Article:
Here's the image I made, which was a relatively quick and dirty color composite of three views of Titan and Dione captured by Cassini through red, green, and blue filters. If you download this image and open it in a paint program and increase the contrast, you'll see the brush strokes on the night side of Dione where I painted out some misalignment in the three component images that resulted from Dione's apparent motion across Titan in the time that separated the three frames. Which is apparently a NASA conspiracy.
NASA / JPL / color composite by Emily Lakdawalla
Dione and Titan
Dione passes in front of Titan in this Cassini color composite from April 10, 2010. Dione's icy surface is considerably more reflective than Titan's smoggy atmosphere.
To my surprise, there are sane commenters on Fark who not only pointed back to my original blog post on this, as well as the post in which I explained the image processing technique, but suggested that the reason it was a relatively sloppy Photoshop job is because it really wasn't meant as more than a "hey cool, look at this photo" kind of deal. (Thanks, "Spaced Cowboy.") As I explained in my comment on the original posting, Cassini takes color pictures by snapping three sequential photos through red, green, and blue filters. In the time that separated the three frames, Dione moved, so if I did a simple color composite I would be able to make Titan look right, but not Dione; or Dione look right, but not Titan. So I aligned Dione, cut it out, and then aligned Titan, and then had to account for the missing bits of shadow where the bits of Dione had been in two of the three channels. (Thankfully the Australian web story also made this part of the story clear.)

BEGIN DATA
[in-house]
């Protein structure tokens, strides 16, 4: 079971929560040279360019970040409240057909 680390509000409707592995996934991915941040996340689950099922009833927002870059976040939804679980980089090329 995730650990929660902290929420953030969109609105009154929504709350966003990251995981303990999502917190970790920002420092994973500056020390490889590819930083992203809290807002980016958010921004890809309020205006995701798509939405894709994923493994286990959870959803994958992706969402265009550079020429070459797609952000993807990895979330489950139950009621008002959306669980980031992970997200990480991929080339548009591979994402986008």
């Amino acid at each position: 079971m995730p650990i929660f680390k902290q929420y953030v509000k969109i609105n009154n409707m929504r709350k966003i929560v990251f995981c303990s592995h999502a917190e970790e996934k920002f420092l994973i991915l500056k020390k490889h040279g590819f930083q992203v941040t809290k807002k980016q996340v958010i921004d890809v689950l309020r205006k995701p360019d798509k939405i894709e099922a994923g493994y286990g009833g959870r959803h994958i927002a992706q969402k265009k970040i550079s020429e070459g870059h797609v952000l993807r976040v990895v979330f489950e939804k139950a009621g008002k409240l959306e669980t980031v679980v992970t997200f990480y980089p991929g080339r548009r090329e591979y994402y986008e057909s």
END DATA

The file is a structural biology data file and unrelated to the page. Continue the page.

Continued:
If any of you out there would like to take a crack at doing a more careful processing job on this photo than I did, the images were part of a long sequence of 21 images of Dione crossing Titan taken on April 10, 2010. You can go to the Cassini raw images website and enter "04/10/2010" and "04/11/2010" in the Start and End text boxes under Observation Time and click "Search Images" and you can download them. If you just want the three pics I used, I am pretty sure that the three original images I used were this (blue filter), this (green filter), and this (red filter).
However, I think that the time to really make an effort with this sequence is next April, because that's when the photos will be released to the Planetary Data System. The versions on the Cassini raw images website are in JPEG format and have been contrast-stretched in a way that wipes out some detail, especially on the sunlit part of Dione and on the night sides of both moons. I plan to revisit this sequence once the science data are formally released. Science data for Cassini are released quarterly, 9 to 12 months after they are acquired, so these images will become available at high quality on April 1, 2010 2011 (oops, initially wrote the wrong year, sorry). Here is an example of what a really good image processor can do with the high-quality data of a Titan-icy moon mutual event.